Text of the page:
Recently chaired by Chinese State Councilor and Foreign Minister Qin Gang in Xi’an, the 4th China-Central Asia Foreign Ministers’ Meeting offered a valuable platform for the foreign ministers of Kyrgyzstan, Kazakhstan, Tajikistan, Uzbekistan, and Turkmenistan to discuss their shared interests and areas of bilateral and multilateral cooperation. This meeting, coupled with the subsequent Summit of the 4+1 framework between China and CARs, marks a significant stride towards China’s partnership and engagement in the region, aimed not only at promoting trade but also deepening strategic, security, and political ties. The high-level interactions between the representatives of these nations reflect a mutual understanding and willingness to bolster this partnership, cementing the growing partnership of China in the Central Asian region.
During the meeting China’s foreign minister emphasized opposing any external interference in the domestic affairs of Central Asian countries, to maintain the region as a “pure land” for win-win cooperation rather than a “battlefield” for geopolitical maneuvering. In this backdrop and statement, China sees Central Asia as a crucial component of its Belt and Road Initiative, which aims to promote economic integration across Eurasia. To achieve this goal of economic rejuvenation and connection with this important region, China intends to have a stable and cooperative regional environment, free from external interference that could disrupt economic development and regional stability. Similarly about the emphasis on maintaining the region as a “pure land” for win-win cooperation reflects China’s interest in portraying its engagement in Central Asia as a mutually beneficial partnership, rather than a form of neo-imperialism.
It is important to consider too that all the Central Asian foreign ministers agreed that their cooperation with China has set an example of mutually beneficial cooperation for others. They expressed a shared priority of interconnectivity, agreeing to build a multidimensional and comprehensive network integrating roads, railways, airlines, and ports. Additionally, they agreed to expand cooperation in areas such as trade, investment, agriculture, new energy, and e-commerce, as stated in a news communique released after the meeting. This also emphasis suggests that China recognizes the importance of preserving its reputation as a reliable partner, rather than being seen as a disruptive force in the region.
The partnership between China and Central Asian countries is undergoing significant changes in recent years, resulting in new dimensions of regional connectivity, trade, security, and cooperation.
This positive development is the outcome of the trust and collaboration that China and the Central Asian Republics are fostering in their mutual cooperative frameworks, including the Belt and Road Initiative and other regional connectivity initiatives. The shared priority of interconnectivity and the agreement to establish a multidimensional and comprehensive network that integrates roads, railways, airlines, and ports is a significant step forward in the partnership between China and Central Asia. This highlights the critical role of infrastructure development in promoting economic growth and regional integration.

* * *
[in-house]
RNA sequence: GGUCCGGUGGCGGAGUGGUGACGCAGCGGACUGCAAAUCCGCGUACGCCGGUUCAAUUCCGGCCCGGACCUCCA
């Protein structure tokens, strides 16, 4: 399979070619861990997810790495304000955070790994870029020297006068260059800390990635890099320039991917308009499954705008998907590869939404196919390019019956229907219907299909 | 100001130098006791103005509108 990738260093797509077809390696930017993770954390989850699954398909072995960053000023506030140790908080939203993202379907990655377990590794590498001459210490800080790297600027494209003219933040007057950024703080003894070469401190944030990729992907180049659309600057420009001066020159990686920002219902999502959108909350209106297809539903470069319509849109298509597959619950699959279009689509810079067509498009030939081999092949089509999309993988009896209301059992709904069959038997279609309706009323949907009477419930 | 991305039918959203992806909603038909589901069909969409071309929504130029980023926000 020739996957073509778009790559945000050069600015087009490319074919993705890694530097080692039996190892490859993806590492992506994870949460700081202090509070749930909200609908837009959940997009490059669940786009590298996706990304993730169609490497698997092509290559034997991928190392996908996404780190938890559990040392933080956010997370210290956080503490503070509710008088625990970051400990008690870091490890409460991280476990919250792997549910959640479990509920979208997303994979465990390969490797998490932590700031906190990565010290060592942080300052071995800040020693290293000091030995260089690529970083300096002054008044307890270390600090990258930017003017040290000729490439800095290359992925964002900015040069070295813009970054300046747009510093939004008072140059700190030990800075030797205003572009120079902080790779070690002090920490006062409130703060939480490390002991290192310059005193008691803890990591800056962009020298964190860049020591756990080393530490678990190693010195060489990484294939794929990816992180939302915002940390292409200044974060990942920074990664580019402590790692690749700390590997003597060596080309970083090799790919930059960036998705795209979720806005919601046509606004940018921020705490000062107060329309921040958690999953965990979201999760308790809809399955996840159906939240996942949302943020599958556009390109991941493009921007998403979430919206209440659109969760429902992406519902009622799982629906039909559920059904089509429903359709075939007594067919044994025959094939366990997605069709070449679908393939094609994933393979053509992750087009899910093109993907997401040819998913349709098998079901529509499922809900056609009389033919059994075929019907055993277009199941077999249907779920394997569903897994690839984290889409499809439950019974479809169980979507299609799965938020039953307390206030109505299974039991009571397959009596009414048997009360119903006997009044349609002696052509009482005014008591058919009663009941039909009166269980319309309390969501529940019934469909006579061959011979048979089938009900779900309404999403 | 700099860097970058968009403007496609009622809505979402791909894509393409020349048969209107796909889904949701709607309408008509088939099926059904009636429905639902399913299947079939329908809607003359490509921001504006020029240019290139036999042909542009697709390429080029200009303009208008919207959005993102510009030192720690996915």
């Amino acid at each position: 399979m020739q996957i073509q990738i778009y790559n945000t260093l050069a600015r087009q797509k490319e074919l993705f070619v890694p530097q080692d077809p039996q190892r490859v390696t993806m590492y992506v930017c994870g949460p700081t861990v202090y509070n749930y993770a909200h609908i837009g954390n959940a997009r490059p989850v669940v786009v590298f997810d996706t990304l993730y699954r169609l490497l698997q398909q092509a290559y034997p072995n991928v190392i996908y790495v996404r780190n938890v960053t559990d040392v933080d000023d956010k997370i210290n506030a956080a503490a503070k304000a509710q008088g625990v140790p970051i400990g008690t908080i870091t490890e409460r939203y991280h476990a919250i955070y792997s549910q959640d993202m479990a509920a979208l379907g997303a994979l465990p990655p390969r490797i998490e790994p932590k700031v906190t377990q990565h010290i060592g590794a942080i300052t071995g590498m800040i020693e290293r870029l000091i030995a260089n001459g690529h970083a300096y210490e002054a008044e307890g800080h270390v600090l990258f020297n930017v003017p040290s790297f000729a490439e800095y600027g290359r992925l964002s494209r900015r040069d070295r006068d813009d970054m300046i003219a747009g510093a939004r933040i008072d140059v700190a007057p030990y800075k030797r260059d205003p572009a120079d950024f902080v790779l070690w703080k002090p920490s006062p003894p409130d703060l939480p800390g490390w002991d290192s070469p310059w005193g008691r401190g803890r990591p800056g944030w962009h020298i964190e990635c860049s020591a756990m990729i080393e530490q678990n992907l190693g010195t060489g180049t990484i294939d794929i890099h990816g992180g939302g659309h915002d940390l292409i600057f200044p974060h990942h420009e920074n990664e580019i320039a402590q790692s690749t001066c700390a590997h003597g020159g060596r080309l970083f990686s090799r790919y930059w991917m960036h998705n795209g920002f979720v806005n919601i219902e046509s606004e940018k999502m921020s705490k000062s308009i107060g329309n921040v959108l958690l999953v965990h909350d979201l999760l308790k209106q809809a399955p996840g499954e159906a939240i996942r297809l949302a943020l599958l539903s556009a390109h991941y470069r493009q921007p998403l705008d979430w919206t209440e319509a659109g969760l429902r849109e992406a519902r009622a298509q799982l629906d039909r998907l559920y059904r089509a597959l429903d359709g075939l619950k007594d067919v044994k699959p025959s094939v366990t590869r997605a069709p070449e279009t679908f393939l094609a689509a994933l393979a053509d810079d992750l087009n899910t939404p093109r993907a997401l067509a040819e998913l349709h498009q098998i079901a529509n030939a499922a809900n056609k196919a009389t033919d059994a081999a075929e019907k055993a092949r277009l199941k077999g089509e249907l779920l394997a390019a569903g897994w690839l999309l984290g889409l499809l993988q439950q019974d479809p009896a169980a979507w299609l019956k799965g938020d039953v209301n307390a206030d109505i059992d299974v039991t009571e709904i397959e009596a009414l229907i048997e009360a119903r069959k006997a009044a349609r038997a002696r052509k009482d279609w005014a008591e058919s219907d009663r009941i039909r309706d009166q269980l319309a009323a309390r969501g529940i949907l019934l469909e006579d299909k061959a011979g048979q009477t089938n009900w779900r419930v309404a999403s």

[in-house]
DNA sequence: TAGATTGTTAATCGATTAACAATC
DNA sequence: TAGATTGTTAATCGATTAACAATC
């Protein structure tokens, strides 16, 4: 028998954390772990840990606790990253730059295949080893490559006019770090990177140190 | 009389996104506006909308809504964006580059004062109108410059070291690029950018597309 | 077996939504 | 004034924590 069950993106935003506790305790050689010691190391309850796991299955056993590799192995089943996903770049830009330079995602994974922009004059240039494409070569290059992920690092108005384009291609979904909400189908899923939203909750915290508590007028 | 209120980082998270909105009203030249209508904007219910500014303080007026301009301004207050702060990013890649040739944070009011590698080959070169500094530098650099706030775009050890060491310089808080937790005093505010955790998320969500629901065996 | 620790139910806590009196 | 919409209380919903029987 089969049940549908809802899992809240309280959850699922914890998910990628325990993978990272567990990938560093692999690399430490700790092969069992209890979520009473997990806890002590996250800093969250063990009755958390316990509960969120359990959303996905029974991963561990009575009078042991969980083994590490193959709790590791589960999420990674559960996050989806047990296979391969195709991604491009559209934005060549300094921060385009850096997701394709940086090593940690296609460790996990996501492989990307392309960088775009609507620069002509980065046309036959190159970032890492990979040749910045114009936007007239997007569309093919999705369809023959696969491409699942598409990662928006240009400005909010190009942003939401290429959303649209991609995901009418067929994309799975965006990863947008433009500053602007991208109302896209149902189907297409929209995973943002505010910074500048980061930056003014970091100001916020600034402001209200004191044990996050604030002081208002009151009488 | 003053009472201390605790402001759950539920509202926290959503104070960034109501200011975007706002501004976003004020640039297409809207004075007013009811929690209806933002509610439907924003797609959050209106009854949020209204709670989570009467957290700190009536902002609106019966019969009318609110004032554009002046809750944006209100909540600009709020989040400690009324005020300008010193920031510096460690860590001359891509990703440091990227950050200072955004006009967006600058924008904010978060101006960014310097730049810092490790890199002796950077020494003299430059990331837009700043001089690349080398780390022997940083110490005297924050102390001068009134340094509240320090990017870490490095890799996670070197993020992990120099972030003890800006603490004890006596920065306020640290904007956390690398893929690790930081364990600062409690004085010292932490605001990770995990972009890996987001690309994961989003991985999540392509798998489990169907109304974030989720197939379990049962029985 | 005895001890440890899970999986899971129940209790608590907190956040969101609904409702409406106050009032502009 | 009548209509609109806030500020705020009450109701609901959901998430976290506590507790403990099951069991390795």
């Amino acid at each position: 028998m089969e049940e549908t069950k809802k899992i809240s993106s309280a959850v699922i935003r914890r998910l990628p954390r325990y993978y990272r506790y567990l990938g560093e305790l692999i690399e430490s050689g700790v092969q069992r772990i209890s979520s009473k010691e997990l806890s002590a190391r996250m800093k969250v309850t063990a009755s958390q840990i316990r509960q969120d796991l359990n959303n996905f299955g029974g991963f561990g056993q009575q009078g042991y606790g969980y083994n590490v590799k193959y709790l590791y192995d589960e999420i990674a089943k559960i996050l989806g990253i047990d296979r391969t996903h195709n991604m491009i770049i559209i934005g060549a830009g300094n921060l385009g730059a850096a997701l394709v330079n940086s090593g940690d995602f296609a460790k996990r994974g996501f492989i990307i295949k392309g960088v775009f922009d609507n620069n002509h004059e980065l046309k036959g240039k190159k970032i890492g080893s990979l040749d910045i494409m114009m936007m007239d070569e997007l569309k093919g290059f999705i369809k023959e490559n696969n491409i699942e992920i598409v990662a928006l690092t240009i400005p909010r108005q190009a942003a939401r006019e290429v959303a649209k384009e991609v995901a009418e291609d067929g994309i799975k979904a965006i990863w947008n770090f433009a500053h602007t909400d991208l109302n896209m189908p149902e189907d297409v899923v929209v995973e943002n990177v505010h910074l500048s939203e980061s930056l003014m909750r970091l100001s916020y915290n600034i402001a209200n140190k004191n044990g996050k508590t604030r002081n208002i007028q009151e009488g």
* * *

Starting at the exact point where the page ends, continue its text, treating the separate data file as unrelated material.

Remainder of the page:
The joint consent to expand cooperation in areas such as trade, investment, agriculture, new energy, and e-commerce shows a desire to diversify the partnership and promote a more comprehensive and mutually beneficial relationship. The move to broaden cooperation into new sectors underscores the growing importance of non-traditional areas in the China-Central Asia partnership. This can help to further deepen economic ties and enhance regional integration, as well as foster innovation and technological advancements.
In the post US withdrawal and deteriorating security situation in Afghanistan have created significant concerns for China and Central Asia. With the Taliban regaining control of the country, there is a potential for the spread of extremist ideology and terrorist activities in the region. This is particularly worrying for China, as the East Turkestan Islamic Movement (ETIM) has been operating in Afghanistan and has been linked to Uighur separatist movements in Xinjiang. The instability in Afghanistan could provide a safe haven for ETIM and other extremist groups to carry out attacks in China and Central Asia. As a result, China has expressed its commitment to working with Central Asian countries to address the security challenges posed by the situation in Afghanistan.
China has already held talks with Central Asian countries to enhance cooperation on border security, intelligence sharing, and counter-terrorism measures. This conversation is ongoing in the SCO framework as well. China has also emphasized the importance of economic development as a means of promoting stability in the region. China-Central Asia’s cooperation mechanism, with its focus on interconnectivity, infrastructure development, and trade, takes on added significance as a means of promoting regional cooperation and stability.
China-Central Asia cooperation mechanism provides a framework for addressing regional challenges and promoting regional stability. The shared priority of interconnectivity and the agreement to build a comprehensive network integrating roads, railways, airlines, and ports is a significant step towards achieving regional connectivity and promoting economic growth. The expansion of cooperation in areas such as trade, investment, agriculture, new energy, and e-commerce reflects a desire to deepen the partnership and promote a more comprehensive and mutually beneficial relationship. Despite the challenges, there is optimism that the cooperation between China and Central Asia will continue to strengthen and contribute to regional development and stability.